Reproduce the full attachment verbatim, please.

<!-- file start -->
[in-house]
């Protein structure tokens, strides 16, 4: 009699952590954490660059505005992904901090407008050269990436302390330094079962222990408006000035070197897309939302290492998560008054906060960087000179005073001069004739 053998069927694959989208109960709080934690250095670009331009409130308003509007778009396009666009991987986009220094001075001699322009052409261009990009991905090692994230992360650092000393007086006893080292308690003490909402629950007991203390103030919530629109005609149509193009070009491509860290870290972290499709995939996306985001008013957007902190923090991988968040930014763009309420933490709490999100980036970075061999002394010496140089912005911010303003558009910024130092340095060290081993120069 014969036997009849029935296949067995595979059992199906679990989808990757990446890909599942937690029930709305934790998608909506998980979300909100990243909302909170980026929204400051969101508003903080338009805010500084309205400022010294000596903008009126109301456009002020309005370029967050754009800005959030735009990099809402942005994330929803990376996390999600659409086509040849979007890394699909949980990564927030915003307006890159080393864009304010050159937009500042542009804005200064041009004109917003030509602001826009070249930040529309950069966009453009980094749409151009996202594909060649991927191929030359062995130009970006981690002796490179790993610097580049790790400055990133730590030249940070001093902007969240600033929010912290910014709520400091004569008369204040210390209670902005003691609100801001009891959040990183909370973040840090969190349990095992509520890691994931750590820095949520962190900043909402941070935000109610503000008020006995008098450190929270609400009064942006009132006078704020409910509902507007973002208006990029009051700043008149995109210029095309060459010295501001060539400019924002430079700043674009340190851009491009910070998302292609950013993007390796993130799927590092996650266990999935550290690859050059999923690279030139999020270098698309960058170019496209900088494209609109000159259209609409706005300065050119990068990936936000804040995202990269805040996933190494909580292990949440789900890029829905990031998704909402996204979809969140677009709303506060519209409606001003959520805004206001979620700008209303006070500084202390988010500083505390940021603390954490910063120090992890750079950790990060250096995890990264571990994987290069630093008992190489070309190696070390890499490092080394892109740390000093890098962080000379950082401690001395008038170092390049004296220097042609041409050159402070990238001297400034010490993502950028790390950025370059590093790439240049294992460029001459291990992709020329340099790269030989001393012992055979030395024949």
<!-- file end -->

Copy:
[in-house]
């Protein structure tokens, strides 16, 4: 009699952590954490660059505005992904901090407008050269990436302390330094079962222990408006000035070197897309939302290492998560008054906060960087000179005073001069004739 053998069927694959989208109960709080934690250095670009331009409130308003509007778009396009666009991987986009220094001075001699322009052409261009990009991905090692994230992360650092000393007086006893080292308690003490909402629950007991203390103030919530629109005609149509193009070009491509860290870290972290499709995939996306985001008013957007902190923090991988968040930014763009309420933490709490999100980036970075061999002394010496140089912005911010303003558009910024130092340095060290081993120069 014969036997009849029935296949067995595979059992199906679990989808990757990446890909599942937690029930709305934790998608909506998980979300909100990243909302909170980026929204400051969101508003903080338009805010500084309205400022010294000596903008009126109301456009002020309005370029967050754009800005959030735009990099809402942005994330929803990376996390999600659409086509040849979007890394699909949980990564927030915003307006890159080393864009304010050159937009500042542009804005200064041009004109917003030509602001826009070249930040529309950069966009453009980094749409151009996202594909060649991927191929030359062995130009970006981690002796490179790993610097580049790790400055990133730590030249940070001093902007969240600033929010912290910014709520400091004569008369204040210390209670902005003691609100801001009891959040990183909370973040840090969190349990095992509520890691994931750590820095949520962190900043909402941070935000109610503000008020006995008098450190929270609400009064942006009132006078704020409910509902507007973002208006990029009051700043008149995109210029095309060459010295501001060539400019924002430079700043674009340190851009491009910070998302292609950013993007390796993130799927590092996650266990999935550290690859050059999923690279030139999020270098698309960058170019496209900088494209609109000159259209609409706005300065050119990068990936936000804040995202990269805040996933190494909580292990949440789900890029829905990031998704909402996204979809969140677009709303506060519209409606001003959520805004206001979620700008209303006070500084202390988010500083505390940021603390954490910063120090992890750079950790990060250096995890990264571990994987290069630093008992190489070309190696070390890499490092080394892109740390000093890098962080000379950082401690001395008038170092390049004296220097042609041409050159402070990238001297400034010490993502950028790390950025370059590093790439240049294992460029001459291990992709020329340099790269030989001393012992055979030395024949």